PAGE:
Who would argue that a photo of a grand mountain landscape scene including an eagle in flight was a wildlife photo, or that a photo of a lion, an elephant, or a giraffe in the African bush could be anything but wildlife photography?
So while (to some purists) including people or animals in your landscapes should immediately disqualify you from the landscape photography club – get comfortable with being excluded, because there’s nothing stopping you from including both people and animals in the same photo.
Even when we don’t include any people or animals in our landscape photos, the question becomes more fraught when the signs of human influence increase.
Is the urban panorama below a landscape photo?
It is if you’re an urban landscape photographer – another sub-genre of landscape photography, where the photographer deliberately includes one or more human influences in their landscapes, often to tell specific stories.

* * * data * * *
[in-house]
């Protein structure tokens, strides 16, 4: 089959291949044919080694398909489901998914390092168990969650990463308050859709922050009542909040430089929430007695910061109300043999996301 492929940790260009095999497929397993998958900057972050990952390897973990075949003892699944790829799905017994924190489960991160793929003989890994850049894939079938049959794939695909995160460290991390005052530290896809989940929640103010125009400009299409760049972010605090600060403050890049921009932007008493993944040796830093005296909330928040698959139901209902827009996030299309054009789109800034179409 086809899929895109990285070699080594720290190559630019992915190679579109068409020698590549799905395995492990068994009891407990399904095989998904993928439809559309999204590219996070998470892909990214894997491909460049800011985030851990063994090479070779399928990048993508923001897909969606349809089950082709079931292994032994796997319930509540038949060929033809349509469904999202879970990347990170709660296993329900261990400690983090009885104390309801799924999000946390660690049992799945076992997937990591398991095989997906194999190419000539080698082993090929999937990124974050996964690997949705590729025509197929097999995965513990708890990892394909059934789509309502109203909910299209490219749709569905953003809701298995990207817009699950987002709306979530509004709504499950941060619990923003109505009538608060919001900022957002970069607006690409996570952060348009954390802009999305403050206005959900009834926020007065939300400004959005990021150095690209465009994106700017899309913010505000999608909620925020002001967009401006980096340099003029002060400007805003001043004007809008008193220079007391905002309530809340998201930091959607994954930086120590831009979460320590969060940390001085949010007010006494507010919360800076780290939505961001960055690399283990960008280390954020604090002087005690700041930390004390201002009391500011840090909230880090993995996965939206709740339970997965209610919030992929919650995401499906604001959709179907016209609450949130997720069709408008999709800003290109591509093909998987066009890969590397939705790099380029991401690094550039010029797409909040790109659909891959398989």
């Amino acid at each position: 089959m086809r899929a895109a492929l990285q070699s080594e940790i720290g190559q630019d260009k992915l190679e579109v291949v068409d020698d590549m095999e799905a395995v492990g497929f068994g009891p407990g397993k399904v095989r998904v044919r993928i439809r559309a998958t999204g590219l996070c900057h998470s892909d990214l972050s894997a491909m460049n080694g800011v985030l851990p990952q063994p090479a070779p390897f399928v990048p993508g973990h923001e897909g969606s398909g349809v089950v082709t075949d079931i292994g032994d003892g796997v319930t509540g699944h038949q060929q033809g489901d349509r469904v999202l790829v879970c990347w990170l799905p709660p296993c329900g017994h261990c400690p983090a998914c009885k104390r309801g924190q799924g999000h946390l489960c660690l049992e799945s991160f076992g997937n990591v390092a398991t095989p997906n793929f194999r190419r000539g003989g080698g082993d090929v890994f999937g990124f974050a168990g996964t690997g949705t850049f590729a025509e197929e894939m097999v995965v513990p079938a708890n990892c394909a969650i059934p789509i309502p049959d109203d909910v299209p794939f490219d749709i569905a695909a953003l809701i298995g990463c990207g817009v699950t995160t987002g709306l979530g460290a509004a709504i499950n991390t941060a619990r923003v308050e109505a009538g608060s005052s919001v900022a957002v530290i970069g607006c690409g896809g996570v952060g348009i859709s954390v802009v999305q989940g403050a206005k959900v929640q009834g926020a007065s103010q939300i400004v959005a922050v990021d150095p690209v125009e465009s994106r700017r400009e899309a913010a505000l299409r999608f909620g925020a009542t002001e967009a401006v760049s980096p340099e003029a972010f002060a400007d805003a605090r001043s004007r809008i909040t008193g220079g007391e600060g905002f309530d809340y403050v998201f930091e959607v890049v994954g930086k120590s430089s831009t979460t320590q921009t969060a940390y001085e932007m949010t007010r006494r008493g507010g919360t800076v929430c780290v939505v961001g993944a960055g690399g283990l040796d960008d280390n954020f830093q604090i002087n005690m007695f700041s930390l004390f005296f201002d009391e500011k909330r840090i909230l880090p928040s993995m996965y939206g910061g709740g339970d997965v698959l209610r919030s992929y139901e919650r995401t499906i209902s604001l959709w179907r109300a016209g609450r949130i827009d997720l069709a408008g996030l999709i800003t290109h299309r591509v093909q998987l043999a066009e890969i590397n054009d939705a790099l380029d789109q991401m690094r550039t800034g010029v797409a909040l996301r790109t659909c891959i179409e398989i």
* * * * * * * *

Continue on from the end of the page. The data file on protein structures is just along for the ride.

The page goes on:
But there are limitations here, too. The story needs to be about how the buildings alter or enhance the landscape. When you give too much prominence to an individual building or structure, the image comes closer to being classed as an architectural photograph.
As always, even within the urban landscape photography sub-genre, a number of sub-sub-genres appear. Many urban landscape photographers are now specializing in roof-topping (photos from the top of skyscrapers) or exploring abandoned buildings, to name but two. All of their images might also be considered to be legitimate landscape photographs – but this depends on the subjective opinion of the observer.
Since most people around the world live close to the coast, it makes sense that many landscape photographers would spend much of their creative time searching for compositions along the beaches and amongst the rocks.
This is seascape photography – where the shape, texture, and color of the waves and the ocean become the primary focus of our photographs. Other elements of the scene – rocks, mountains, etc. – will certainly add to the visual impact of our compositions, but seascape photography will always be about the ocean and its moods, and about capturing them in the best possible way.